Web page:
When a major incident such as a terrorist attack or a disaster such as the fire in Grenfell Tower happens, many children and young people are profoundly affected. The same is true for longer term situations such as the Covid-19 outbreak. You can read more about ways to support children through the current outbreak here.
Following a major incident, some children and young people have been bereaved of their siblings, parents or other loved ones, and others will have witnessed frightening events.
For some children, news coverage will trigger painful memories of bereavement in other circumstances. And many children will have been unsettled and frightened by the news. Please read on for further advice on how to speak to children about major incidents.
Talking to children about the news
- Winston's Wish has published guidance on talking to children about tragic events
- Annalisa Barbieri has written a piece in the Guardian about talking to children about distressing events in the news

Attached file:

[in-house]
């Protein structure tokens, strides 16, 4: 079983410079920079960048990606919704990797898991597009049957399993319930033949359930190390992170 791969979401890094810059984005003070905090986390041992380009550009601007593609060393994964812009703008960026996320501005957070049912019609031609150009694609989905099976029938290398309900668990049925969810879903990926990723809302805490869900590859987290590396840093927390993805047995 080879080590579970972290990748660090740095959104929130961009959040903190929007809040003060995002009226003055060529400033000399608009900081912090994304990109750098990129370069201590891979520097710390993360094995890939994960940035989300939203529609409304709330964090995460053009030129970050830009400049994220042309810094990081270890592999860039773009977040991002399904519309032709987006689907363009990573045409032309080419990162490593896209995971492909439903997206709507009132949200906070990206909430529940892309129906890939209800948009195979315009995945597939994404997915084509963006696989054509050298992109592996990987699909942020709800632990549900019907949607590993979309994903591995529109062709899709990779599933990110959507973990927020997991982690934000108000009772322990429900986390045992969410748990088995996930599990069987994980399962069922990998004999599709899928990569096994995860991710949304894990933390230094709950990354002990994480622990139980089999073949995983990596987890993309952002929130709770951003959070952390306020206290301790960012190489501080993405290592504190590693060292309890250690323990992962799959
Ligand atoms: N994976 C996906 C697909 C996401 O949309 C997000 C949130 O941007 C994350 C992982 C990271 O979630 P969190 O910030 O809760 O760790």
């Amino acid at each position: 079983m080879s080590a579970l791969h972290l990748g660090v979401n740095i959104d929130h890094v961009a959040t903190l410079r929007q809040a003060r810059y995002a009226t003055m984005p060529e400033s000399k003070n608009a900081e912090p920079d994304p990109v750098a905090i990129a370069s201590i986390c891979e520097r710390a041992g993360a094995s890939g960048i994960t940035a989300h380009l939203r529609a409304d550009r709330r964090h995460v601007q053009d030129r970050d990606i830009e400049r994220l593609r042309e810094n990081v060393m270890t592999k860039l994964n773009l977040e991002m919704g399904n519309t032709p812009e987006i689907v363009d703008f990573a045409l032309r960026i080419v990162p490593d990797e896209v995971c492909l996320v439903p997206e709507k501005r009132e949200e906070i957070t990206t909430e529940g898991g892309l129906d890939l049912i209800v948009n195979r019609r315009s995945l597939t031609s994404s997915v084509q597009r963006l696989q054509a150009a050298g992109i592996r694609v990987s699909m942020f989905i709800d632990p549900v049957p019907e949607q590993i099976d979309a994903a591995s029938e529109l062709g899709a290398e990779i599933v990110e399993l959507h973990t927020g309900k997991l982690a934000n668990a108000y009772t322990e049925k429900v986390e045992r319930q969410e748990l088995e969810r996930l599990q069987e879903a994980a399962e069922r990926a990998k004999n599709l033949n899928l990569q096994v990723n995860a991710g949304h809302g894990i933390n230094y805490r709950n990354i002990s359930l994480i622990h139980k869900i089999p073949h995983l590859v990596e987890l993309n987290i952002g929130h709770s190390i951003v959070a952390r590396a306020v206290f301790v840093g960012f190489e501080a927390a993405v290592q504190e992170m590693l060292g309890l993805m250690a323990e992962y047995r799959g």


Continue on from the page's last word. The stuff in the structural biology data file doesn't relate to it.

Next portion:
- BBC Newsround has advice for young people if they are upset by the news.
Supporting children affected by sudden deaths, including accidents, suicides and homicides
- Child Bereavement UK has information on talking to and supporting children after a frightening event
Support for families affected by terrorist incidents
- The Government has published advice on where to seek assistance and support following a terrorist attack
- Information for families affected by the fire at Grenfell Tower is available here.
- The Manchester Resilience Hub has been set up to coordinate care to coordinate the care and support for children, young people and adults whose mental health and/or emotional wellbeing has been affected. The Hub is available to anyone affected, whereever they live.
- More information, beyond emotional support, is available at www.manchesterattacksupport.org.uk